Spa people
Anna Teal

The role of DIY wellness is going to stick around and this is something for spas to reflect on


According to CEO of Aromatherapy Associates (AA), Anna Teal, online retail has been crucial for business following the enforced closure of spas. Speaking to Spa Business, she shares some of the group’s innovations which are helping it to connect to customers in a new way.

As a company, AA has historically drawn around 70 per cent of income from the 495 spas it supplies globally, but since the lockdown 80 per cent of its revenue has been generated by online retail and 20 per cent from facilities.

The company’s web traffic is up 500 per cent as consumer interest in at-home wellness surged. One particular success story has been its complimentary, digital, education sessions – MirrorMe calls conducted via Zoom – which attract 120-150 attendees a week. The majority of attendees pre-purchase an AA product pack, costing around £75 (US$99, €84), and a therapist then explains how to use the products and the theory behind aromatherapy.

“This exemplifies how you can use digital to engage with people in different ways, drive revenue and educate them, even though spas may be closed,” says Teal.

That’s not to say the company is switching tack, by June next year Teal is aiming to have spas propping up 40-50 per cent of revenue. But she does believe businesses need to adapt in a post-COVID-19 world where consumers may be nervous about returning to spas – and to use this as an opportunity.

“The role of DIY wellness is going to stick around and this is something for spas to reflect on,” she says. “There needs to be a conversation about reevaluating the role of the therapist. They’ll still deliver hands-on treatments, but there’s nothing stopping spas from engaging with customers by hosting virtual educational calls.

“If you keep a conversation going with customers even when you’re not physically with them, it gives you more opportunity to sell to them.”

In another move to adapt, AA has just revealed four no-touch treatment programmes for its hotel partners and spa accounts to offer wellbeing experiences outside the spa (see p24).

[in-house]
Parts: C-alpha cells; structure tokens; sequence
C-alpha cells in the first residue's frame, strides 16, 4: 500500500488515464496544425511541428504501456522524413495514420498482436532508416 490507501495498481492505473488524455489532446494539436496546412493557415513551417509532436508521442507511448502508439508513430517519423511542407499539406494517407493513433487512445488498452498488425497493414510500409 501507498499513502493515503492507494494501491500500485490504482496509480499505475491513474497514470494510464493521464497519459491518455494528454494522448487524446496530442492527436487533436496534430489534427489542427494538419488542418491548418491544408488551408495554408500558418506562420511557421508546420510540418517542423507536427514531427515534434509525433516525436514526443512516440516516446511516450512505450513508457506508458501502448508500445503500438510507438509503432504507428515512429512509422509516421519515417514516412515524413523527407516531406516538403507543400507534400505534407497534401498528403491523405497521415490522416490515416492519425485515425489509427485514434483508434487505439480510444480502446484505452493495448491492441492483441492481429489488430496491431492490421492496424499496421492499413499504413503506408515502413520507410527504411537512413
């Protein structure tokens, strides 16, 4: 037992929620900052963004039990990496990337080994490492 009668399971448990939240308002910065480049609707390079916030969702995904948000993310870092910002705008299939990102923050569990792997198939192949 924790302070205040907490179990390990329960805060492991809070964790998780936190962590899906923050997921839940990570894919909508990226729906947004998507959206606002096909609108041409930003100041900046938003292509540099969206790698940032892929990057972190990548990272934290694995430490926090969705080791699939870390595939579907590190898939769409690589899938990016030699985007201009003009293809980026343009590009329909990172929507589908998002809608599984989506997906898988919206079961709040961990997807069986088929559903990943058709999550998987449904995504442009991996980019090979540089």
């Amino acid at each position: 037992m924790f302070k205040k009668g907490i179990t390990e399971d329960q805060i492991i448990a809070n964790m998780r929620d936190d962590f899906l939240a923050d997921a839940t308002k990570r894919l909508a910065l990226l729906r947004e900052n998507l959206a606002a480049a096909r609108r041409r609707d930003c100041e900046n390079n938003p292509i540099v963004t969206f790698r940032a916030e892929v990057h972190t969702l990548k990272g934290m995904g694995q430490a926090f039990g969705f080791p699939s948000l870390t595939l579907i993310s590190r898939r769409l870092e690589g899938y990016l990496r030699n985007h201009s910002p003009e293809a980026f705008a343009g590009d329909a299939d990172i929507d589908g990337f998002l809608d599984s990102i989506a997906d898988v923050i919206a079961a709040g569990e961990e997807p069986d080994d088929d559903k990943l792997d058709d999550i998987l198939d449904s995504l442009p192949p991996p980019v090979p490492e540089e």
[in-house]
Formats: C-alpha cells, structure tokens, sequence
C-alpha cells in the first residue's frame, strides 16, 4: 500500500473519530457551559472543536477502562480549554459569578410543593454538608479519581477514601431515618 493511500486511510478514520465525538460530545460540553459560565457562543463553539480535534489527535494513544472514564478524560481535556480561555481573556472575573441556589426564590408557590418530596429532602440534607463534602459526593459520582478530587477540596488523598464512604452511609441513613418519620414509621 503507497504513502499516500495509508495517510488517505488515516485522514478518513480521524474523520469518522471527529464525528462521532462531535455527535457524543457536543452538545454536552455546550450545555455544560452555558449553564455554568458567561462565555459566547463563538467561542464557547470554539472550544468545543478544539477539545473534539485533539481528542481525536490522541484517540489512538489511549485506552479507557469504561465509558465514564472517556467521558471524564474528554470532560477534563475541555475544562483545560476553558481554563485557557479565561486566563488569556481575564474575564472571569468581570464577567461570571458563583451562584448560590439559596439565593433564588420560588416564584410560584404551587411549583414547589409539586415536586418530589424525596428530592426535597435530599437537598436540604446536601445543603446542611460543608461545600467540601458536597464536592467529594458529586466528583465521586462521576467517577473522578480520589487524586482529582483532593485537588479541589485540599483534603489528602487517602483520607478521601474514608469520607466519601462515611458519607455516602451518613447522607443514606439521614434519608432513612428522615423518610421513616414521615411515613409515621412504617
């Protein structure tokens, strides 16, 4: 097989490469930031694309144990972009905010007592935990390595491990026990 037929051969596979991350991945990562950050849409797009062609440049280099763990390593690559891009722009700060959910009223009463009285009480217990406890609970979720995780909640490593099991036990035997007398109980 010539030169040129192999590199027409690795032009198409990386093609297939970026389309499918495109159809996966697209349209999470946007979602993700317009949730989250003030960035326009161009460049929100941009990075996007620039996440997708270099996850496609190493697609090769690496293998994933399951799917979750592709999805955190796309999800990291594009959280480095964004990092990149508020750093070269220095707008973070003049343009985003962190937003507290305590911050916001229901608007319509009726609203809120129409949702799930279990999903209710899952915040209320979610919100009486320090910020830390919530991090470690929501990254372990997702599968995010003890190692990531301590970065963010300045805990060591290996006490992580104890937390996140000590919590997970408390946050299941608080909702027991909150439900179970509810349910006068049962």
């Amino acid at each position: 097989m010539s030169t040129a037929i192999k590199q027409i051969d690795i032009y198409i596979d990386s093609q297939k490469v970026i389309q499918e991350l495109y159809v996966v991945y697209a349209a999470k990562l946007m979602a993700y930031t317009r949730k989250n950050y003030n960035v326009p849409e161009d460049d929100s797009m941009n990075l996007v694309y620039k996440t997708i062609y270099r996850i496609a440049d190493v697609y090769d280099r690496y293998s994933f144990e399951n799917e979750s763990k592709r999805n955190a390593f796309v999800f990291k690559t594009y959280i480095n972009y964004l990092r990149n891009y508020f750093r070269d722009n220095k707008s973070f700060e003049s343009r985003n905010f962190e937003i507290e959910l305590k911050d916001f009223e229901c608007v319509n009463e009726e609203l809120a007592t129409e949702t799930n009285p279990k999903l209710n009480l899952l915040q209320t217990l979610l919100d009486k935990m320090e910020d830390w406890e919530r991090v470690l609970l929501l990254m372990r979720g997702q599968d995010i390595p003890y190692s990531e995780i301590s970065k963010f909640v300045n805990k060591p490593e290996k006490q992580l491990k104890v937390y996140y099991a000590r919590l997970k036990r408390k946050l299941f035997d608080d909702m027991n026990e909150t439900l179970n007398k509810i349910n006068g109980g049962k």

Since lockdown, 80 per cent of AA’s revenue has been generated by online retail
 


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01 Mar 2021 Leisure Management: daily news and jobs
 
 
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SELECTED ISSUE
Spa Business
2020 issue 3

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Leisure Management - Anna Teal

Spa people

Anna Teal


The role of DIY wellness is going to stick around and this is something for spas to reflect on

Virtual educational has been a great success, says Teal
Since lockdown, 80 per cent of AA’s revenue has been generated by online retail

According to CEO of Aromatherapy Associates (AA), Anna Teal, online retail has been crucial for business following the enforced closure of spas. Speaking to Spa Business, she shares some of the group’s innovations which are helping it to connect to customers in a new way.

As a company, AA has historically drawn around 70 per cent of income from the 495 spas it supplies globally, but since the lockdown 80 per cent of its revenue has been generated by online retail and 20 per cent from facilities.

The company’s web traffic is up 500 per cent as consumer interest in at-home wellness surged. One particular success story has been its complimentary, digital, education sessions – MirrorMe calls conducted via Zoom – which attract 120-150 attendees a week. The majority of attendees pre-purchase an AA product pack, costing around £75 (US$99, €84), and a therapist then explains how to use the products and the theory behind aromatherapy.

“This exemplifies how you can use digital to engage with people in different ways, drive revenue and educate them, even though spas may be closed,” says Teal.

That’s not to say the company is switching tack, by June next year Teal is aiming to have spas propping up 40-50 per cent of revenue. But she does believe businesses need to adapt in a post-COVID-19 world where consumers may be nervous about returning to spas – and to use this as an opportunity.

“The role of DIY wellness is going to stick around and this is something for spas to reflect on,” she says. “There needs to be a conversation about reevaluating the role of the therapist. They’ll still deliver hands-on treatments, but there’s nothing stopping spas from engaging with customers by hosting virtual educational calls.

“If you keep a conversation going with customers even when you’re not physically with them, it gives you more opportunity to sell to them.”

In another move to adapt, AA has just revealed four no-touch treatment programmes for its hotel partners and spa accounts to offer wellbeing experiences outside the spa (see p24).


Originally published in Spa Business 2020 issue 3

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